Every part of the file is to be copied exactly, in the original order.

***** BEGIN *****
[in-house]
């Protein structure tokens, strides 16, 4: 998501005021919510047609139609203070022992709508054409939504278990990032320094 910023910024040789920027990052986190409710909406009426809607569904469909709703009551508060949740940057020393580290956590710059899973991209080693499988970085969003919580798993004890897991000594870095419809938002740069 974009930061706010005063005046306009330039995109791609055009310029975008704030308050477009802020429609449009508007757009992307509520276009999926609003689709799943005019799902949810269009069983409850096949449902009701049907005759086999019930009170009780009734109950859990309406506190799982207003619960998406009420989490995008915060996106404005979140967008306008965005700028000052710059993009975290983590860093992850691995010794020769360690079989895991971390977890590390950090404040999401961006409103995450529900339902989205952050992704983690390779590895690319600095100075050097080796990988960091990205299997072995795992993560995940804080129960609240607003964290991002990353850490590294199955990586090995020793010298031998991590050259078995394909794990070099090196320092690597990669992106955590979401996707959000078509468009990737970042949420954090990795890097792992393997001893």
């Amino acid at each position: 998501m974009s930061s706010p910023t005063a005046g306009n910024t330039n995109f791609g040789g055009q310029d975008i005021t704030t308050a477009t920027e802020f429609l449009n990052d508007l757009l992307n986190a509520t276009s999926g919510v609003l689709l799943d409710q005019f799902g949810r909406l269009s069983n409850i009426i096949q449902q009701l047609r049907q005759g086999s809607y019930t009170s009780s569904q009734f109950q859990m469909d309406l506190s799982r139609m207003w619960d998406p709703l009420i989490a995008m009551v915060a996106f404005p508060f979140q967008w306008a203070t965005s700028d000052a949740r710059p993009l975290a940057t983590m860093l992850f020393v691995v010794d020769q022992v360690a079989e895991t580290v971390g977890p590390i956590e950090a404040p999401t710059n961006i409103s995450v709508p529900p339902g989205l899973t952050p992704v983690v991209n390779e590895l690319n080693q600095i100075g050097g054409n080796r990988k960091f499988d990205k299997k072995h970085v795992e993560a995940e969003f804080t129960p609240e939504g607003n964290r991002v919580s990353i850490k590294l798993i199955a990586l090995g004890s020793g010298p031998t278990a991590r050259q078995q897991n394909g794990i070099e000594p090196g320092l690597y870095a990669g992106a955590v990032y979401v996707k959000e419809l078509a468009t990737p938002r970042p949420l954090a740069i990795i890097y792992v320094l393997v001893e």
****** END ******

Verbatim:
[in-house]
């Protein structure tokens, strides 16, 4: 998501005021919510047609139609203070022992709508054409939504278990990032320094 910023910024040789920027990052986190409710909406009426809607569904469909709703009551508060949740940057020393580290956590710059899973991209080693499988970085969003919580798993004890897991000594870095419809938002740069 974009930061706010005063005046306009330039995109791609055009310029975008704030308050477009802020429609449009508007757009992307509520276009999926609003689709799943005019799902949810269009069983409850096949449902009701049907005759086999019930009170009780009734109950859990309406506190799982207003619960998406009420989490995008915060996106404005979140967008306008965005700028000052710059993009975290983590860093992850691995010794020769360690079989895991971390977890590390950090404040999401961006409103995450529900339902989205952050992704983690390779590895690319600095100075050097080796990988960091990205299997072995795992993560995940804080129960609240607003964290991002990353850490590294199955990586090995020793010298031998991590050259078995394909794990070099090196320092690597990669992106955590979401996707959000078509468009990737970042949420954090990795890097792992393997001893």
């Amino acid at each position: 998501m974009s930061s706010p910023t005063a005046g306009n910024t330039n995109f791609g040789g055009q310029d975008i005021t704030t308050a477009t920027e802020f429609l449009n990052d508007l757009l992307n986190a509520t276009s999926g919510v609003l689709l799943d409710q005019f799902g949810r909406l269009s069983n409850i009426i096949q449902q009701l047609r049907q005759g086999s809607y019930t009170s009780s569904q009734f109950q859990m469909d309406l506190s799982r139609m207003w619960d998406p709703l009420i989490a995008m009551v915060a996106f404005p508060f979140q967008w306008a203070t965005s700028d000052a949740r710059p993009l975290a940057t983590m860093l992850f020393v691995v010794d020769q022992v360690a079989e895991t580290v971390g977890p590390i956590e950090a404040p999401t710059n961006i409103s995450v709508p529900p339902g989205l899973t952050p992704v983690v991209n390779e590895l690319n080693q600095i100075g050097g054409n080796r990988k960091f499988d990205k299997k072995h970085v795992e993560a995940e969003f804080t129960p609240e939504g607003n964290r991002v919580s990353i850490k590294l798993i199955a990586l090995g004890s020793g010298p031998t278990a991590r050259q078995q897991n394909g794990i070099e000594p090196g320092l690597y870095a990669g992106a955590v990032y979401v996707k959000e419809l078509a468009t990737p938002r970042p949420l954090a740069i990795i890097y792992v320094l393997v001893e």